Re: Cleaning House

Murray Maloney wrote:
> Will somebody help me out here? I don't know how I can be any clearer
> about fact that italic and bold are merely forms of emphasis, and 
> therefore,
> <i> and <b> are synonyms for <em> and <strong>.

Actually, no, that's a fallacy.  That's like trying to argue that a 
square is a form of rectangle, so square is a synonym for rectangle. 
Clearly, that is not the case.

The reason that <i> and <b> could be considered synonymous with <em> and 
<strong>, respectively, has to do with them being used largely 
interchangeably with each other in reality, and very little to do with 
their actual definitions.

However, it's reasonable to hypothesise that there would be 
significantly more non-emphasis-usage of <i> than there would be usage 
for emphasis, and similarly for <b>.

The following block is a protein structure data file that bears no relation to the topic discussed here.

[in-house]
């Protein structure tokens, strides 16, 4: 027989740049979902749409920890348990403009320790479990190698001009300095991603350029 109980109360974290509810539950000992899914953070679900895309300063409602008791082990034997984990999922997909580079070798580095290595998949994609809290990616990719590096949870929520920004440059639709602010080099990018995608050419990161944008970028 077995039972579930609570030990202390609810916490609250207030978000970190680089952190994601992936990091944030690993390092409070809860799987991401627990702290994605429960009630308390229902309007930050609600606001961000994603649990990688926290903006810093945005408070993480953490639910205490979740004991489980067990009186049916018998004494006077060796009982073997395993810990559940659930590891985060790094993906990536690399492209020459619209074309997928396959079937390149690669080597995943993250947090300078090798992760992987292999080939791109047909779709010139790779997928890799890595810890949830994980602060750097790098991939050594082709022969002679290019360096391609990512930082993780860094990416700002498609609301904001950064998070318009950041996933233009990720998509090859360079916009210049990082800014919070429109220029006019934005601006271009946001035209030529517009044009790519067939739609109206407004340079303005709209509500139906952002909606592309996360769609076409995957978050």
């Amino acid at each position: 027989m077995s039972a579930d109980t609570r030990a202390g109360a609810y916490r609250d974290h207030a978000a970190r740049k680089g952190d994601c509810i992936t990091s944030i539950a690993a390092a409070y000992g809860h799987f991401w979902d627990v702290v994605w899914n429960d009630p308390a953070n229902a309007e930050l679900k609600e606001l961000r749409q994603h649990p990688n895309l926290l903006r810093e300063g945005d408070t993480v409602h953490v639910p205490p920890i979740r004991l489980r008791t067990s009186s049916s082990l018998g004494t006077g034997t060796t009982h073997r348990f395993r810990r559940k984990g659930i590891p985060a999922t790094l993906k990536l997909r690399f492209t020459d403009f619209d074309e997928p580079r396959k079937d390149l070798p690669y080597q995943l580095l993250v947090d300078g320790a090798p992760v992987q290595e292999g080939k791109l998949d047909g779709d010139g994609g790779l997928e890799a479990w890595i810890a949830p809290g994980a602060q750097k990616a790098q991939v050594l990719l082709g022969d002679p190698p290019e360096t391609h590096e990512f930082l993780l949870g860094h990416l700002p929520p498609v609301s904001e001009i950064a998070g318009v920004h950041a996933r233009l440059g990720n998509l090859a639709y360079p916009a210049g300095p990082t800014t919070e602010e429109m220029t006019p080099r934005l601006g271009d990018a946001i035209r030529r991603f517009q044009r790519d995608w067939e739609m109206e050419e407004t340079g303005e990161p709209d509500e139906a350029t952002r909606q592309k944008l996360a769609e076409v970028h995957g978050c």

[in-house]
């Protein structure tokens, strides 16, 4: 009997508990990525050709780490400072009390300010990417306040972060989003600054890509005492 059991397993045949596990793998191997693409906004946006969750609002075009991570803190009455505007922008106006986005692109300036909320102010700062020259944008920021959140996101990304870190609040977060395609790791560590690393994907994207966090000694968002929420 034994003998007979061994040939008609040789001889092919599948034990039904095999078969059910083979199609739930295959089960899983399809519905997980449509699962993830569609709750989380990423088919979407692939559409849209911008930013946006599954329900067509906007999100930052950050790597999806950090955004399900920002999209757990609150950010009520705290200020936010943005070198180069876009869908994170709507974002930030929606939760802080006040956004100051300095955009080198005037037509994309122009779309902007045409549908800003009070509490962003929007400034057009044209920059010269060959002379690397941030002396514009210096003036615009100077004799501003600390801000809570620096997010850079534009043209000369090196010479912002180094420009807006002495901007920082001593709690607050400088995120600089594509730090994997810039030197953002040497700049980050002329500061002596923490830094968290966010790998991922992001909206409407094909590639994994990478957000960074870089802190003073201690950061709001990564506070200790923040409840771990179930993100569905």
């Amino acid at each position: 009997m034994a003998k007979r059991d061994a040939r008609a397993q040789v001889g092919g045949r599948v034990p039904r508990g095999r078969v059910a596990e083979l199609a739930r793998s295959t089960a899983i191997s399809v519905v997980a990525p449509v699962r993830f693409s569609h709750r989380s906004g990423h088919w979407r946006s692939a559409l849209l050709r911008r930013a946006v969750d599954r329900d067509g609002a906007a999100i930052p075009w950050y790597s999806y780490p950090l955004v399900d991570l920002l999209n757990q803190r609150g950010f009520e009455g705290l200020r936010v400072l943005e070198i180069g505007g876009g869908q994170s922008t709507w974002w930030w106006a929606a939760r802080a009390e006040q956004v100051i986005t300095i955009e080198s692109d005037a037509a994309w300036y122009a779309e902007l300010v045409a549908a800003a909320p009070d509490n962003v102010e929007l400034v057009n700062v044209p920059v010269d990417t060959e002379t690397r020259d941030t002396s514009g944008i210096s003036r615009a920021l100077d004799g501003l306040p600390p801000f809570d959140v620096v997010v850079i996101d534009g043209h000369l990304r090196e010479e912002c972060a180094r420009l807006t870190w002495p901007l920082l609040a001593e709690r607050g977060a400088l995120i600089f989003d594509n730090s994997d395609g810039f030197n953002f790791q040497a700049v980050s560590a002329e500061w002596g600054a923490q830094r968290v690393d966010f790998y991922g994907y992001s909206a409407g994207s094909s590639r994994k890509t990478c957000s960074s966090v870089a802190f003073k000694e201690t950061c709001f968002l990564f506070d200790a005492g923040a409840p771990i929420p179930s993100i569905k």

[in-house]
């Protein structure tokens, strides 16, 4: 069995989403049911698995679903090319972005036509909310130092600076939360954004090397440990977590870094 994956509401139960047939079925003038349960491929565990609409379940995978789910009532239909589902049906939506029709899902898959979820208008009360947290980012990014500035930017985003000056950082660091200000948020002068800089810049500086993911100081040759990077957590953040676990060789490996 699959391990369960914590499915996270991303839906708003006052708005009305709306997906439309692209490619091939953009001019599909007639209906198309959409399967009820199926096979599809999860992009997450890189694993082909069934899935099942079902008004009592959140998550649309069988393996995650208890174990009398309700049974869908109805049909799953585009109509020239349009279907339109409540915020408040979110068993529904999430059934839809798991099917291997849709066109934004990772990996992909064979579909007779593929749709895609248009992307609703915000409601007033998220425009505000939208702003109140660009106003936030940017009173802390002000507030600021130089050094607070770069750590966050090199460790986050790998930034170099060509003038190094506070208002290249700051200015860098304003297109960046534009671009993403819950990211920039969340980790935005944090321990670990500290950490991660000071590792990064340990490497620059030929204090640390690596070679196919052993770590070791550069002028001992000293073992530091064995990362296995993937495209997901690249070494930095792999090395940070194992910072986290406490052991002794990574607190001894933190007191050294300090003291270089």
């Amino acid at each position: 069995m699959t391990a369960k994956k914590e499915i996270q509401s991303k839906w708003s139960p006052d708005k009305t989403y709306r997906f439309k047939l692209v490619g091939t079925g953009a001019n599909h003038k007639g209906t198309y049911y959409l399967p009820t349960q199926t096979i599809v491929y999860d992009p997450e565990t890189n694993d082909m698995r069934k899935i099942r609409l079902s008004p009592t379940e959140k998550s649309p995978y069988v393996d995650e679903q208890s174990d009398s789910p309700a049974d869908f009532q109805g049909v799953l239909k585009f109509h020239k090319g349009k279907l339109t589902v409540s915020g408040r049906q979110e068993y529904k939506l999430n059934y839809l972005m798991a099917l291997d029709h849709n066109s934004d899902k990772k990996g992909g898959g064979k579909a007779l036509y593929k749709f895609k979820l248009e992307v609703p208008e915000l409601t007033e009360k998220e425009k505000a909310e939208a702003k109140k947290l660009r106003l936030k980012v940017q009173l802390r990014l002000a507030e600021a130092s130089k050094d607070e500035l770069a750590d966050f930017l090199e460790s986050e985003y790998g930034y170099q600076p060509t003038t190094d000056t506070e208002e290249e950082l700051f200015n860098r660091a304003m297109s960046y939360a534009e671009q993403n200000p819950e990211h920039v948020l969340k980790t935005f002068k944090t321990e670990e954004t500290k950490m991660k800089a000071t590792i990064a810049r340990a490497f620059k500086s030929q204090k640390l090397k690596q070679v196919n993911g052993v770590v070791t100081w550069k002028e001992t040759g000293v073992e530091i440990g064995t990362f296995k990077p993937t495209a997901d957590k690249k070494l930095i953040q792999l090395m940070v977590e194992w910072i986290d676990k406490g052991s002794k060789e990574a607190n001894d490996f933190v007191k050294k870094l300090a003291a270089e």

The pragmatic approach is to specify that <i> and <b> convey unspecified 
semantics, which are to be determined by the reader in the context of 
their use.  In other words, although they don't convey specific 
semantics by themselves, they indicate that that the content is somehow 
distinct from its surroundings and leaves the interpretation of the 
semantics up to the reader to determine from the context.

Context is effectively how users distinguish between italics used for 
emphasis and the variety of other uses, so providing a couple of 
catch-all elements for the remaining cases that don't have specific 
elements isn't all that bad.

The separation of presentation and semantics isn't a goal in itself that 
needs to be strictly adhered to.  Rather, it's just a means to an end 
and if that end can be reached without a strict separation, then so be it.

This will be my last post on the topic of b and i for this thread.  I 
really hope we can move on from this relatively pointless, yet endless 
debate about what colour to paint the bike shed.

Lachlan Hunt

Received on Monday, 7 May 2007 08:21:52 UTC